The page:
Namaqua flower
Emerging issues
Governance Inland water Atmosphere Vulnerability
Land Marine & coastal Settlements Antarctic & islands
Biodiversity & ecosystems


There appears to be little information too on the status of estuarine species, a serious gap in the overall conservation database. The estuaries of the Western and Eastern Cape play a vital role in providing a sanctuary to endemic species. Six flagship species include:
Knysna Seahorse (Hippocampus capensis):
This estuarine fish is endemic to South Africa, known only from the Knysna and Swartvlei estuaries of the southern Cape coast. It is considered the most endangered seahorse in the world (according to the IUCN Red Data lists). Its threatened status is due to habitat degradation in its extremely limited habitat and mass mortalities in the Swartvlei estuary, caused by artificial breaching of the estuary mouth.

Peringuey’s Leaf-toed Gecko (Cryptactities peringueyi):
This small gecko was rediscovered in 1992 after being ‘lost’ for 80 years. It is the only gecko in the world that lives in salt marshes, and is known only from the Kromme River estuary and a few sites near Port Elizabeth. As salt marshes disappear under bulldozers, so will this unique gecko.

White Steenbras (Lithognathus lithognathus):
The once abundant White Steenbras is now severely depleted – down to 5% of its previous biomass - through over-fishing (due to its spawning aggregations it was vulnerable to heavy fishing pressure and beach seine nets) and habitat degradation (it is estuary dependent for juvenile nurseries). Severe restrictions on fishing are now in place to save this valuable endemic.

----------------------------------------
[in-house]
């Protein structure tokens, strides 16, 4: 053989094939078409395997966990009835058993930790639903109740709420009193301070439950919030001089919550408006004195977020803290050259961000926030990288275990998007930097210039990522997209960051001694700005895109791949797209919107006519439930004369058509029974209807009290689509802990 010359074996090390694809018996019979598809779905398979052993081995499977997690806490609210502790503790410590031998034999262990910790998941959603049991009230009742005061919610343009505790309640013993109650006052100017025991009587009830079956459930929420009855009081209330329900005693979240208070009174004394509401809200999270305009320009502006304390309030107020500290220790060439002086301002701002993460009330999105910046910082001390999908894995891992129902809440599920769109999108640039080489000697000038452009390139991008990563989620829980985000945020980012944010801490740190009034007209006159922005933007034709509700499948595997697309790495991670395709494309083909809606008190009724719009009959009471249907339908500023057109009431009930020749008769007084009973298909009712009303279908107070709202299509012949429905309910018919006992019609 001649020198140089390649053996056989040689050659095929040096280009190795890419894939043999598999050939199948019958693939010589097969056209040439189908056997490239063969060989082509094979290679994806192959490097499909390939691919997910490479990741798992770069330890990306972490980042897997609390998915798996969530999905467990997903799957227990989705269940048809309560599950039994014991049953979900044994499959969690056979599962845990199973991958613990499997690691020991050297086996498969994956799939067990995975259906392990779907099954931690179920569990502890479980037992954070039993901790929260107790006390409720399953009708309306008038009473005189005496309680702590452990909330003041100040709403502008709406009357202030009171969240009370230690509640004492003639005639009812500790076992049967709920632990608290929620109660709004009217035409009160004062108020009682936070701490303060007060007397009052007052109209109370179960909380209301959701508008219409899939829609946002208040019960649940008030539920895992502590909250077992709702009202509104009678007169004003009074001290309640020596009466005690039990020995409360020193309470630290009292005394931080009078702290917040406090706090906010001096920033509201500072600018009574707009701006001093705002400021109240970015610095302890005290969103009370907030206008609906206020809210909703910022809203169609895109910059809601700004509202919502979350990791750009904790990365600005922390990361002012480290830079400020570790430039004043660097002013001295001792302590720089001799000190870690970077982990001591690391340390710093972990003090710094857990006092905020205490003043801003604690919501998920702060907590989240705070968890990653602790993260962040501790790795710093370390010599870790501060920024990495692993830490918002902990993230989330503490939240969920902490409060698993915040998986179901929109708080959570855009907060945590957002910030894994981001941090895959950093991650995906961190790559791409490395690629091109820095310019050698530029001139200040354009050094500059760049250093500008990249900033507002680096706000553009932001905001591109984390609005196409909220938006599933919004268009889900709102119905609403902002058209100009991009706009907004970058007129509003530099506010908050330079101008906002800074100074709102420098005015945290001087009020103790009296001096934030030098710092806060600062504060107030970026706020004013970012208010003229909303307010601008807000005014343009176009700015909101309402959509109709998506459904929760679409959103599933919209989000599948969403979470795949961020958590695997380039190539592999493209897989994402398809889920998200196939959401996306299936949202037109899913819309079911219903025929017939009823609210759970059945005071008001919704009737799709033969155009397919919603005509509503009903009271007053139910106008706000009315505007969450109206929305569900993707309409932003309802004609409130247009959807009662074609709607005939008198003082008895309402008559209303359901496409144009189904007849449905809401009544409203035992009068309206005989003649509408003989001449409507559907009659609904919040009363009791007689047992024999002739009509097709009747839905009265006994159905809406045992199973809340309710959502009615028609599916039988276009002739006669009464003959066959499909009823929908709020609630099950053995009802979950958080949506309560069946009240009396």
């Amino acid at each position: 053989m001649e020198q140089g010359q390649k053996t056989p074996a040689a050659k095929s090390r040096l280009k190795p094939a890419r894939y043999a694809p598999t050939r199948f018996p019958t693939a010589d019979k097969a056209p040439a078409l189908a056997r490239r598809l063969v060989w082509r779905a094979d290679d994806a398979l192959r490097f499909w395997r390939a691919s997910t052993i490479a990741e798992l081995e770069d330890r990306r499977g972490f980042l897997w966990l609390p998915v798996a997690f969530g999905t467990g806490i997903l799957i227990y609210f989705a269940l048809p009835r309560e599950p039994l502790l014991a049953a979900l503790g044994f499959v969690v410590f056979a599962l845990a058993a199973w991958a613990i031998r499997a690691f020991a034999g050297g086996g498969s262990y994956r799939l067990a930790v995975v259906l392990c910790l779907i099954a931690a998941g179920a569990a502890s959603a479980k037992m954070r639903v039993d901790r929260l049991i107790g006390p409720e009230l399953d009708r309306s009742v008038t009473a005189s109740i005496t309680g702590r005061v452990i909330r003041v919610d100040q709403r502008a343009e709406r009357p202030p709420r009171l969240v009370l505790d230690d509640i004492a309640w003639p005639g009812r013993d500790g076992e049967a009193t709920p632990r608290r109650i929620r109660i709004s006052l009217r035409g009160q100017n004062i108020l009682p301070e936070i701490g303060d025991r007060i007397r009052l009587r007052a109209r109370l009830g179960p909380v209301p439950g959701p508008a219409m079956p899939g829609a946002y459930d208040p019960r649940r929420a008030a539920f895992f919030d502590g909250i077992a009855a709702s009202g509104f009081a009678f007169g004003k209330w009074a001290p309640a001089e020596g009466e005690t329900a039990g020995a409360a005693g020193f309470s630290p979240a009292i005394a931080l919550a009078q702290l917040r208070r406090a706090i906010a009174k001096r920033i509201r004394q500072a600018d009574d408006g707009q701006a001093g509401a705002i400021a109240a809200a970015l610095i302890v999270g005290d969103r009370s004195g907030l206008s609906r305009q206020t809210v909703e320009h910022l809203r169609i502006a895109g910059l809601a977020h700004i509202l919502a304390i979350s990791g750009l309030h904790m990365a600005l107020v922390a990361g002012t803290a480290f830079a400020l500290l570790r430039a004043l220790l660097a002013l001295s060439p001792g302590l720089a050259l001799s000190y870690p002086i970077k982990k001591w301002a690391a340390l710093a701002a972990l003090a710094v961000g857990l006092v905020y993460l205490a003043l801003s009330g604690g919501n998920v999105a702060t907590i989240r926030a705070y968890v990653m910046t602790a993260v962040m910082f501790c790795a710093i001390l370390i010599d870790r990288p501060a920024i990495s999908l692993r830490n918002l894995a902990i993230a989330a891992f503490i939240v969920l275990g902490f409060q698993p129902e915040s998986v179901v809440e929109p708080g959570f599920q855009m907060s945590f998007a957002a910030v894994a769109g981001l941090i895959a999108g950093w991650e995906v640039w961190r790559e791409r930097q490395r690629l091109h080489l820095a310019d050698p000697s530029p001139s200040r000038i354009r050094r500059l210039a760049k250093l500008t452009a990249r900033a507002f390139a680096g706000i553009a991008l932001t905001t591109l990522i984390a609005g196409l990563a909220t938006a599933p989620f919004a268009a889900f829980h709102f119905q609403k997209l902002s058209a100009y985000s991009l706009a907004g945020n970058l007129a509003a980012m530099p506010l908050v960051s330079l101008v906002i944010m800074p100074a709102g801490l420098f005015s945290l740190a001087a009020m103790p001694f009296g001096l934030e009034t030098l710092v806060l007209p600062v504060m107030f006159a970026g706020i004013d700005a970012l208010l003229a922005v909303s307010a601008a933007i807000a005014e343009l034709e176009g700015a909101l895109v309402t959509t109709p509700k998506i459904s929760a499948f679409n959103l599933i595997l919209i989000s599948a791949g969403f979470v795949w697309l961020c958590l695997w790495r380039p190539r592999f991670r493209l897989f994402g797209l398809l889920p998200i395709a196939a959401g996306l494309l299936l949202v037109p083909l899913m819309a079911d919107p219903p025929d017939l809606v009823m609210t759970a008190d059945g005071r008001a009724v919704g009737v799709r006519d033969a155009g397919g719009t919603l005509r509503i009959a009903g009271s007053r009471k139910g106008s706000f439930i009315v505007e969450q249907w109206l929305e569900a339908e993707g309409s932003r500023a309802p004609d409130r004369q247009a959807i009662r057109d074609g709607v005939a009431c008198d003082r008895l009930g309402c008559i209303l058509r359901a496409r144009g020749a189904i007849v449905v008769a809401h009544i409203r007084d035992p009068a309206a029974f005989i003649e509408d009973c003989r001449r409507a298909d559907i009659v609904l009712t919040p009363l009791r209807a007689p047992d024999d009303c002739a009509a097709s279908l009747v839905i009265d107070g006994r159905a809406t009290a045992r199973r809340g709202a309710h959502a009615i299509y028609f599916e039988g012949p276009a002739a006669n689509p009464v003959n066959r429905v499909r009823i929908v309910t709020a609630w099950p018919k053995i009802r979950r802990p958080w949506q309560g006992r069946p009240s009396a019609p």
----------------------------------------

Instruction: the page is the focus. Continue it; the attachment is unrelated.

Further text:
Estuarine Pipefish (Syngnathus watermeyeri):
Another Eastern Cape endemic, this fish was known only from the Bushmans, Kariega and Kasuka estuaries, with the last known specimens in these estuaries collected in 1963. However, in 1996 a healthy population was discovered in the East Kleinemonde estuary, the only estuary where this species has again been found. The absence of the required fresh water pulses into the estuaries, in catchments where upstream impoundments have inadequate environmental flow allocations, is responsible for its precipitous decline.
Burrowing Prawn (Callianassa sp.):
Abundant in estuaries from Saldanha on the West coast to southern Mozambique, burrowing prawns are targeted by fishermen for bait. Nevertheless, their populations appear robust and they are more at risk from isolated events, such as salinity fluctuations and pollution.

Eelgrass (Zostera sp.):
Eelgrass, present in many South African estuaries, binds sediments, provides shelter for juveniles, and serves as a primary food producer. It is threatened by mismanaged catchments, pollution, and disturbance of estuaries. Eelgrass stands remain viable in smaller estuaries, but rehabilitation in larger systems in urgently needed.

Because of habitat degradation and increasing human pressures on estuaries, 4 South African estuarine fish species are listed on the IUCN Red Data List. These are Doublesash butterflyfish,Chaetdon marleyi, Knysna seahorse, Hippocampus capensis, St Lucia mullet, Liza luciae and Estuarine pipefish, Sygnathus watermeyeri, all of which are considered ‘critically endangered’.
© 2005 - 2010 Department of Environmental Affairs
Site and design by Frameworks
This page was last updated 13/06/2007